Finally, preplanning for that inevitable time was discussed as well as veteran’s death benefits.

January 2, Past President Jeanne Fangman inducted Troy Mai as the newest member of Fort Collins oldest Rotary Club.  Mai is Vice President for Quality at Advanced Energy in Fort Collins, and is sponsored by Stacy Plemmons.  Please welcome Troy!

Last week former Social security Administrator and syndicated Social Security columnist Tom Margenau presented a program called “The Top 10 Myths about Social Security” followed by the “real story” for each. He divides the myths into “political” (policy) and “program” (benefits and figures).

He presented 6 policy myths and 4-5 program myths. The policy myths will be listed; unfortunately the program myths were presented in the last 2-3 allotted minutes and the rapid-fire presentation was too fast to be recorded by this reviewer. I’m sure they can be obtained for those interested at Tom’s email thomas.margenau@comcast.net

The  Social Security program represents 25% of the US government spending, but is funded separately. Up until 2019 funds coming in have covered outgo. Potential problems with future funding primarily relate to the large numbers of Americans  (baby boomers) currently retiring.

Some policy myths

1)     “Social Security won’t be there when I retire” (it’s been around for 80 years and minor changes will keep it afloat indefinitely.)

2)     “Illegal immigrants steal benefits from US citizens” (on the contrary, these immigrants put an estimated 2 billion into the system without getting anything back)

3)     “Deadbeats on SS disability are draining funds” (it’s difficult to qualify for SS disability and it’s a separate fund from retirement anyway)

4)     “Social Security is welfare” (a small number of people get dependents or spousal survivors benefits who have not worked themselves )

5)     “Social Security’s money problems could be solved by eliminating waste” (This is a very efficient program with 0.7% administrative costs)

6)     “Congress has stolen money from Social Security reserves and used it for other programs” ( LBJ “merged the books” during the expensive Vietnam War and subsequent administrations have done the same but currently the reserves stand at $2.8 trillion)

 Finally, the most popular suggested  fixes for the SS Trust Fund were listed and the pros and cons of    each discussed. The conclusion was that relatively minor changes could keep this fund solvent for 100 years but, thus far, the political will to enact changes has been lacking.

This was a very informative talk by a very well informed speaker (see his credentials in last week’s Rotogear)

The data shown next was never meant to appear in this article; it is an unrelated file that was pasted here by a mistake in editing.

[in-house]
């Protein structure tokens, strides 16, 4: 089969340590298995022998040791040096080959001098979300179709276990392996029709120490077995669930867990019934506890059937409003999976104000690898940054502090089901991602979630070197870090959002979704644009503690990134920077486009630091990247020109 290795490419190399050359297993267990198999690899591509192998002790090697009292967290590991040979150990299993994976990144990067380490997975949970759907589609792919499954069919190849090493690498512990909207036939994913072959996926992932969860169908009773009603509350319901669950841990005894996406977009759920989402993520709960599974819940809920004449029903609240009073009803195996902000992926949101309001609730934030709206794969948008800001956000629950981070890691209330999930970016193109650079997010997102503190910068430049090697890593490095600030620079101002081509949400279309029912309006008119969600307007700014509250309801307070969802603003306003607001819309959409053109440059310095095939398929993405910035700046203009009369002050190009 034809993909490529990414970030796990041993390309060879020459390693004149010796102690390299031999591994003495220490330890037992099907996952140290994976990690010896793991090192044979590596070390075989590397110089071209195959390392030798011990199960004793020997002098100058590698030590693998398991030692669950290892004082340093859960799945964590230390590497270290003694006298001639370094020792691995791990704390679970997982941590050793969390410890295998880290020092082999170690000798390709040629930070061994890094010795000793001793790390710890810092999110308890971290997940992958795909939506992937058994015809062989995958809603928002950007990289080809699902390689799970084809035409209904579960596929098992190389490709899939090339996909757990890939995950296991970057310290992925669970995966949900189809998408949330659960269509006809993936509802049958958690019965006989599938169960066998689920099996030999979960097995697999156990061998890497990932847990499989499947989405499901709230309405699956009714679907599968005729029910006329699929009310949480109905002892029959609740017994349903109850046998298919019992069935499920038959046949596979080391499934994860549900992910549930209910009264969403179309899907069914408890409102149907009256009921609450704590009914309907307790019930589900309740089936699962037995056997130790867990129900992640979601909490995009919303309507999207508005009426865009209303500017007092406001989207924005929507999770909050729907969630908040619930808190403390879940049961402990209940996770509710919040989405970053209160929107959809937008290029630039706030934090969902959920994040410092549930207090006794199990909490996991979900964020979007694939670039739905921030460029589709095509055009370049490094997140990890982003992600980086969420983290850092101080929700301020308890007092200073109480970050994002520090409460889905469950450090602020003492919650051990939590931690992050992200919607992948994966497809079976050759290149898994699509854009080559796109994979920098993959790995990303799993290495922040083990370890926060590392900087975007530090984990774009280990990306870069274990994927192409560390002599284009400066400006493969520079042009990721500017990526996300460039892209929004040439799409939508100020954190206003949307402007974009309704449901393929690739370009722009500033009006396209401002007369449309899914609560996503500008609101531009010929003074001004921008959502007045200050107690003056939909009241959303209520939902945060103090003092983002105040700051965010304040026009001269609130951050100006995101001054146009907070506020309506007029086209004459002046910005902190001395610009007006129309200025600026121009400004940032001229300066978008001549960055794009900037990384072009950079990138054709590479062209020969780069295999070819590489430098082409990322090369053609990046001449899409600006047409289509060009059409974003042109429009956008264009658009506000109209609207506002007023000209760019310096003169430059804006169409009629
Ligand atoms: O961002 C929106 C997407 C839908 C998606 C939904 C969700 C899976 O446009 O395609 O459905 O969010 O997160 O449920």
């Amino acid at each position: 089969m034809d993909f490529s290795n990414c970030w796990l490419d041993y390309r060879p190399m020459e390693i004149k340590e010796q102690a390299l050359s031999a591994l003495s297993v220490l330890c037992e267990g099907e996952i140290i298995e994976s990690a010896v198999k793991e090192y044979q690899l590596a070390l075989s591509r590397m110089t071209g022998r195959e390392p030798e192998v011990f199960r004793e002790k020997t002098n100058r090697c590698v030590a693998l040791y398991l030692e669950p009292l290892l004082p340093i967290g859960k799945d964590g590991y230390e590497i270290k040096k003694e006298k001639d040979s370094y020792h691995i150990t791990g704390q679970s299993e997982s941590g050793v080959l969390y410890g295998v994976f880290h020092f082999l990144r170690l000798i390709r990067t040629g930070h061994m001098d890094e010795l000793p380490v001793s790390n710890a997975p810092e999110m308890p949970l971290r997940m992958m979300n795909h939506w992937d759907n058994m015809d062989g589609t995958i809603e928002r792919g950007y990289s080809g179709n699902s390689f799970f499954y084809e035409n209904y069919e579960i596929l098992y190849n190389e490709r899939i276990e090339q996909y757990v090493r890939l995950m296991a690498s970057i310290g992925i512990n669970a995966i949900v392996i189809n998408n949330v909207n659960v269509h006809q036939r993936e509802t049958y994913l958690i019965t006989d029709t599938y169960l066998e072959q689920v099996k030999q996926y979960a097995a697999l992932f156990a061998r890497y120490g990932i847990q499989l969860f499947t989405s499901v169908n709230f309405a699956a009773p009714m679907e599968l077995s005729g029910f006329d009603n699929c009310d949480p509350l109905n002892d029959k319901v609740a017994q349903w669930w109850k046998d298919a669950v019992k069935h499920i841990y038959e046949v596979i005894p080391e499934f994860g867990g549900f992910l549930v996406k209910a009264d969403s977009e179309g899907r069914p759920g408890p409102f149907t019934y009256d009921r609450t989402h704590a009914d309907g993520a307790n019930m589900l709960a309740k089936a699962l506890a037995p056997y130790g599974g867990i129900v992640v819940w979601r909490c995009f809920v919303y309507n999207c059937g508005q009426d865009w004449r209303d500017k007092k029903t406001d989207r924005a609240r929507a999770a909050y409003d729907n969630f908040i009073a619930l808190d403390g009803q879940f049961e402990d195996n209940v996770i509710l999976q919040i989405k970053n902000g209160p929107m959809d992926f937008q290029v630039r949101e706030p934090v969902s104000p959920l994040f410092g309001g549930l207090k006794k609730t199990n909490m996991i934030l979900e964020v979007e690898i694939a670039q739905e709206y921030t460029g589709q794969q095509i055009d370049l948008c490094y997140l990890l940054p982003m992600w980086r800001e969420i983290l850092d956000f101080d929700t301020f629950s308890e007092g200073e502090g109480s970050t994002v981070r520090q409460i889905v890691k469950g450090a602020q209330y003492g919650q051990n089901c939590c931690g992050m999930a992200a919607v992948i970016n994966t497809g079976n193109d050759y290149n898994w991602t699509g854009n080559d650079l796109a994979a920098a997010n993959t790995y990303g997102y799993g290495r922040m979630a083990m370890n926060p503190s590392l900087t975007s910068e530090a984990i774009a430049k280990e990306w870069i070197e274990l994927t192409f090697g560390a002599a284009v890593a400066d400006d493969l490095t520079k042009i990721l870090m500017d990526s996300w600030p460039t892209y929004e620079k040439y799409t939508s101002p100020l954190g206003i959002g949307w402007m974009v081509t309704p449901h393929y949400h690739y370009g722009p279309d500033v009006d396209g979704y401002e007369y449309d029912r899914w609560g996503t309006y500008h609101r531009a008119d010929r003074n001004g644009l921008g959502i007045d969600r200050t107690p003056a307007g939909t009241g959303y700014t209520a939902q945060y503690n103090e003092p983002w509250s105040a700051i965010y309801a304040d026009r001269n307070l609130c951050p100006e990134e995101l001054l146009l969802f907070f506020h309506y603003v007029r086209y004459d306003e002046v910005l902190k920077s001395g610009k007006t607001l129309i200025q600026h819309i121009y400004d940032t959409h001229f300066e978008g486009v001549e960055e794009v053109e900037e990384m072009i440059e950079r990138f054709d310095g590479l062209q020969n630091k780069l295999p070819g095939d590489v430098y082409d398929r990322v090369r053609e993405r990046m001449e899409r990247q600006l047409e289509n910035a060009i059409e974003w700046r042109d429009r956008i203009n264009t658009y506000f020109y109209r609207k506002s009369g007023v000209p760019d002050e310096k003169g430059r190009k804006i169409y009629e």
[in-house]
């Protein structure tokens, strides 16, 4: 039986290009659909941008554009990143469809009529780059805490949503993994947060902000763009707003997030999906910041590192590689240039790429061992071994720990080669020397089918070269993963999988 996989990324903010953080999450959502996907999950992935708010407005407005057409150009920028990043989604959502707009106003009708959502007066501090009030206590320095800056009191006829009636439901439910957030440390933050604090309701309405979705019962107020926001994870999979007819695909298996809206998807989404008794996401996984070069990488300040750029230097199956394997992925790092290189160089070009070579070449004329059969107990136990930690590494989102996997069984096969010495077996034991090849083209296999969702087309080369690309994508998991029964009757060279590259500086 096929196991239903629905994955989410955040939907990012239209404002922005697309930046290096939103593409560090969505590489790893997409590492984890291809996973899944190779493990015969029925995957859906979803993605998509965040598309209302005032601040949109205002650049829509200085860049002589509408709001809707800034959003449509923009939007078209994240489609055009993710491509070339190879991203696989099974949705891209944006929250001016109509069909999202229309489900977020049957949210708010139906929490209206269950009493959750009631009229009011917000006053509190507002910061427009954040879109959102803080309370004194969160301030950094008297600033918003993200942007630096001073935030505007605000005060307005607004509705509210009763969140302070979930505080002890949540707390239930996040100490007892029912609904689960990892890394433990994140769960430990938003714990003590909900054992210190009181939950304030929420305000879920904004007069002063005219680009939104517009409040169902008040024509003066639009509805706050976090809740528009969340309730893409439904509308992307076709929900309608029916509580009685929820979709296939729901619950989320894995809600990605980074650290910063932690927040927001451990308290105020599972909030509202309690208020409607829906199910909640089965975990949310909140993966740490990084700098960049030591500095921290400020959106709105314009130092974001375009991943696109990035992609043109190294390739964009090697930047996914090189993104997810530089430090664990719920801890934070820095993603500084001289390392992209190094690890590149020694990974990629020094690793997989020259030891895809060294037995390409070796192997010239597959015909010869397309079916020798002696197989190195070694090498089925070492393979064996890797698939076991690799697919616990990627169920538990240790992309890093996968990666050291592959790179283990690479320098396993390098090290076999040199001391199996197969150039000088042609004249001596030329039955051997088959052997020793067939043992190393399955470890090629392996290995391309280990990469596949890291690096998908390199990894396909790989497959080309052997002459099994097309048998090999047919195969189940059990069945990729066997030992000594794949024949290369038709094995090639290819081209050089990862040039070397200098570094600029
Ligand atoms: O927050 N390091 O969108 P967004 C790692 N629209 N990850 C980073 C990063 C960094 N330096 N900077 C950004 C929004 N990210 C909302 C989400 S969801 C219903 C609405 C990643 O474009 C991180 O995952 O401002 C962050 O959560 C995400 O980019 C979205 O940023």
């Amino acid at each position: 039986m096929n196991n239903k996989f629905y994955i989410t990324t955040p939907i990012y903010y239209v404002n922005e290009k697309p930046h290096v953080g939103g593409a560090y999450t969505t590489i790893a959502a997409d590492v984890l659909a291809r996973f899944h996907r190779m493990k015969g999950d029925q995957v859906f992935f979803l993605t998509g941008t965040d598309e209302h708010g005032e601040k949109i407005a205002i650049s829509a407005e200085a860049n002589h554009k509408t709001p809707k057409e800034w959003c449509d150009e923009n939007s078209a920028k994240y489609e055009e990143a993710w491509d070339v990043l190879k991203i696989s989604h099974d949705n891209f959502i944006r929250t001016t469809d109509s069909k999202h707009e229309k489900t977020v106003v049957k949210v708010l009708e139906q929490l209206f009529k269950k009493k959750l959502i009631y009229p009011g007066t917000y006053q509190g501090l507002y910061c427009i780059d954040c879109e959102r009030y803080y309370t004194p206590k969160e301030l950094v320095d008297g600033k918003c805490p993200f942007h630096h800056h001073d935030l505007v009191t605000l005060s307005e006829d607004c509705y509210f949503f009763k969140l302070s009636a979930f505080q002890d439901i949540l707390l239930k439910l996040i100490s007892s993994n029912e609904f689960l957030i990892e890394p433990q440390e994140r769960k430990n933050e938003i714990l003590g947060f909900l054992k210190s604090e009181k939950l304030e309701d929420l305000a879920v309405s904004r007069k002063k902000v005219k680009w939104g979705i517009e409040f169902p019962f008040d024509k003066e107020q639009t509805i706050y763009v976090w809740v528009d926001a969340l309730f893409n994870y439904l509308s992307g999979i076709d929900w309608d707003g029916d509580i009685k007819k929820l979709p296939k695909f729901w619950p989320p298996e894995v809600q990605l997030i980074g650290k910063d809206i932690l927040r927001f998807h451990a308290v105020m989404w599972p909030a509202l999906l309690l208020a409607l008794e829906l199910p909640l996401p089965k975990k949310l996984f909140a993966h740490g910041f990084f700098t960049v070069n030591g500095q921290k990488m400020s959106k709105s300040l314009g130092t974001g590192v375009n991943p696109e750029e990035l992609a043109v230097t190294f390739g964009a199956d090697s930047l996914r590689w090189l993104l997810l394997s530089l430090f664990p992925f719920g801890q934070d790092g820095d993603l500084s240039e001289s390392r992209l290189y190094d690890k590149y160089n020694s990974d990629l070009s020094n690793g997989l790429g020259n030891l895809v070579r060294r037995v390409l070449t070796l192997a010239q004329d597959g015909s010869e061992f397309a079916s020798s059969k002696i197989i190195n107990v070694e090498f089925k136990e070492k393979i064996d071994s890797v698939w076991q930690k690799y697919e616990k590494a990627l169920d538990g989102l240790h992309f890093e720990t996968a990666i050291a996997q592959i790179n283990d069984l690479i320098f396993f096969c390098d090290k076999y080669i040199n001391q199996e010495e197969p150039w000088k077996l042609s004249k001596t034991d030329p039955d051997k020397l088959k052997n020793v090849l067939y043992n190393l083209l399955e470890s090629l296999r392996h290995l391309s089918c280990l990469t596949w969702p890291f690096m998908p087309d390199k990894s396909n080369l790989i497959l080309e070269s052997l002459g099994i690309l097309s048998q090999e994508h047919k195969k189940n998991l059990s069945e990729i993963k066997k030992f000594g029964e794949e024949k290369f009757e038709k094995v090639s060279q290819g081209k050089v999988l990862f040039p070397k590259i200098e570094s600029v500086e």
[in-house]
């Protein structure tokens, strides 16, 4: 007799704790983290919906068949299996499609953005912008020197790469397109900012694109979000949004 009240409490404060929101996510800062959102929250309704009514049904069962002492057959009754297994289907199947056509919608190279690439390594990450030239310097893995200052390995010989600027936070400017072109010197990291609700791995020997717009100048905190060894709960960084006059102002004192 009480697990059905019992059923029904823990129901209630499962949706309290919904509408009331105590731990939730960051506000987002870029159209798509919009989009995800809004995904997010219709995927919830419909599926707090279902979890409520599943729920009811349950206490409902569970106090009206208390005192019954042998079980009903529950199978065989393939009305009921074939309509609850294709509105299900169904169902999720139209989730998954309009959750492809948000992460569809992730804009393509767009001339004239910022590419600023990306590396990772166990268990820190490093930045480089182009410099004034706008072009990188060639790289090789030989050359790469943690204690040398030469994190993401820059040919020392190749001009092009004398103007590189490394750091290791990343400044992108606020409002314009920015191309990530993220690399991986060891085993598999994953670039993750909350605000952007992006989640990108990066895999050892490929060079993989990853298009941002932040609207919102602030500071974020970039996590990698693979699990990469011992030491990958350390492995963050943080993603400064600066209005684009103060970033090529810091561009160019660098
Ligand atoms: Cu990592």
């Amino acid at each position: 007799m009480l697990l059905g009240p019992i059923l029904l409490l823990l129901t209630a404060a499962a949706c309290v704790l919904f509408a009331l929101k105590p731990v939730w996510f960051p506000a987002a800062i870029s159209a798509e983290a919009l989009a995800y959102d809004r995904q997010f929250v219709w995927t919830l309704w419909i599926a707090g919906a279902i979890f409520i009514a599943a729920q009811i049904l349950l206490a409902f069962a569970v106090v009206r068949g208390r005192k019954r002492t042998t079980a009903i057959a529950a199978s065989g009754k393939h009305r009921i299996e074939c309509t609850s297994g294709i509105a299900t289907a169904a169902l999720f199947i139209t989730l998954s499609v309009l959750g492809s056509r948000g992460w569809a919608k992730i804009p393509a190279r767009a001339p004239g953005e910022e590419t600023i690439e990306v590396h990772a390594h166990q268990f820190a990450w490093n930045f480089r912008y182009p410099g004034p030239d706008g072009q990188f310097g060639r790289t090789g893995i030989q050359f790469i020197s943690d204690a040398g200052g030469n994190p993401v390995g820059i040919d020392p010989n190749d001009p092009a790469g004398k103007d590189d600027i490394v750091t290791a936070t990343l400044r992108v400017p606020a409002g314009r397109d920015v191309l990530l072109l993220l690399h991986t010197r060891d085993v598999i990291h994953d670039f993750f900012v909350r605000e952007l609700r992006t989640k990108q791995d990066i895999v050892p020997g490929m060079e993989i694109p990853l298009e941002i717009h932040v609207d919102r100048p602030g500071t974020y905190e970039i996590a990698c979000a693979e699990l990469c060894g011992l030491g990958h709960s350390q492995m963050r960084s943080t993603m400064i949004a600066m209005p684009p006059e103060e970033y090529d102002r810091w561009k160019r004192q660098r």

For the past 21 years, Tom Margenau has been a nationally-syndicated newspaper columnist who writes a weekly column about Social Security programs and policies.  He is a nationally-recognized expert on Social Security and gives speeches and does media interviews on the topic.  In 2005, he retired following a 32 year career with the Social Security Administration.  While with SSA, Margenau worked in a variety of positions at the agency’s headquarters in Baltimore where he served as the deputy press officer and as the speechwriter for the Commissioner of Social Security.  And for many years, he headed SSA’s public information office where he was the chief editor of all the agency’s informational pamphlets and brochures.  Prior to his headquarters’ assignments, he worked 12 years in agency field offices processing Social Security claims and managing local field offices.  Margenau is a graduate of the University of Wisconsin.  He now lives with his wife Becky in Fort Collins, Colorado.  
Twas a month before the new year, when all through the house
Not a creature was stirring, not even my spouse.
The stockings were hung by the chimney with care,
And I was dreaming about Rotary and what we all share.
Rotarians were nestled all snug in their beds,
While celebrations of the past 100 years danced in their heads.
Wife Jeannie in her ‘kerchief, and I in my cap,
Had just fallen asleep for a long-needed nap.
When out on the lawn there arose such a clatter,
I sprang from the bed to see what was the matter.
Away to the window I flew like a flash,
Tore open the shutters and threw up the sash.
Visions of the next 100 years were approaching on new-fallen snow
With ideas and plans bright as mid-day to the Rotarians below.
When, what to my wondering eyes should appear,
But even more supportive workers doing even greater service next year.
Our plans and our outcomes were lively and quick,